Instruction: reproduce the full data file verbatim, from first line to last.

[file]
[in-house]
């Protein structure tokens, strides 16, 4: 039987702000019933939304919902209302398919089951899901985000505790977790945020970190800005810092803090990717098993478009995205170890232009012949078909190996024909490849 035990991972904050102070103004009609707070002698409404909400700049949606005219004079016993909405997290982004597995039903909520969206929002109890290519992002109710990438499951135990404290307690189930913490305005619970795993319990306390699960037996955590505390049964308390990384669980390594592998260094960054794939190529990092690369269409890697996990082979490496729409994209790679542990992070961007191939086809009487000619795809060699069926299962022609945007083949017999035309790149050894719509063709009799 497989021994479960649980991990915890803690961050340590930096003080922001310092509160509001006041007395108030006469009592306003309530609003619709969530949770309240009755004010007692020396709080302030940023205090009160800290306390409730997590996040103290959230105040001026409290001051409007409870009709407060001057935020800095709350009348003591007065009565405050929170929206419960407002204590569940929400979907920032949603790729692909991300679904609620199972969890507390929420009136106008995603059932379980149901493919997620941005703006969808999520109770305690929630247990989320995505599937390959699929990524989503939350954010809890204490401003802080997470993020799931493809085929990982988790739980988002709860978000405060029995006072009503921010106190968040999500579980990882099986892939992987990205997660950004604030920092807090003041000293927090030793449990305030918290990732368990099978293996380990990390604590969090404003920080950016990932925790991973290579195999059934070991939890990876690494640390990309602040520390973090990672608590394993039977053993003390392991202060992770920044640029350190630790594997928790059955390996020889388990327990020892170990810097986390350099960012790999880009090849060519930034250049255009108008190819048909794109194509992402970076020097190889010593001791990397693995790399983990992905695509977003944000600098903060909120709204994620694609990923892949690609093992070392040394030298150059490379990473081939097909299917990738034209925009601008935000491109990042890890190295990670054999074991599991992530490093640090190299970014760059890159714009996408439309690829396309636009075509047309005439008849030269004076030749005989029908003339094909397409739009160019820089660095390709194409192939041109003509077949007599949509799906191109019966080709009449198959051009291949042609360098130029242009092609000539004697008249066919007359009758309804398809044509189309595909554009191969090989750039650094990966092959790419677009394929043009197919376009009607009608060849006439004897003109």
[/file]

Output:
[in-house]
């Protein structure tokens, strides 16, 4: 039987702000019933939304919902209302398919089951899901985000505790977790945020970190800005810092803090990717098993478009995205170890232009012949078909190996024909490849 035990991972904050102070103004009609707070002698409404909400700049949606005219004079016993909405997290982004597995039903909520969206929002109890290519992002109710990438499951135990404290307690189930913490305005619970795993319990306390699960037996955590505390049964308390990384669980390594592998260094960054794939190529990092690369269409890697996990082979490496729409994209790679542990992070961007191939086809009487000619795809060699069926299962022609945007083949017999035309790149050894719509063709009799 497989021994479960649980991990915890803690961050340590930096003080922001310092509160509001006041007395108030006469009592306003309530609003619709969530949770309240009755004010007692020396709080302030940023205090009160800290306390409730997590996040103290959230105040001026409290001051409007409870009709407060001057935020800095709350009348003591007065009565405050929170929206419960407002204590569940929400979907920032949603790729692909991300679904609620199972969890507390929420009136106008995603059932379980149901493919997620941005703006969808999520109770305690929630247990989320995505599937390959699929990524989503939350954010809890204490401003802080997470993020799931493809085929990982988790739980988002709860978000405060029995006072009503921010106190968040999500579980990882099986892939992987990205997660950004604030920092807090003041000293927090030793449990305030918290990732368990099978293996380990990390604590969090404003920080950016990932925790991973290579195999059934070991939890990876690494640390990309602040520390973090990672608590394993039977053993003390392991202060992770920044640029350190630790594997928790059955390996020889388990327990020892170990810097986390350099960012790999880009090849060519930034250049255009108008190819048909794109194509992402970076020097190889010593001791990397693995790399983990992905695509977003944000600098903060909120709204994620694609990923892949690609093992070392040394030298150059490379990473081939097909299917990738034209925009601008935000491109990042890890190295990670054999074991599991992530490093640090190299970014760059890159714009996408439309690829396309636009075509047309005439008849030269004076030749005989029908003339094909397409739009160019820089660095390709194409192939041109003509077949007599949509799906191109019966080709009449198959051009291949042609360098130029242009092609000539004697008249066919007359009758309804398809044509189309595909554009191969090989750039650094990966092959790419677009394929043009197919376009009607009608060849006439004897003109």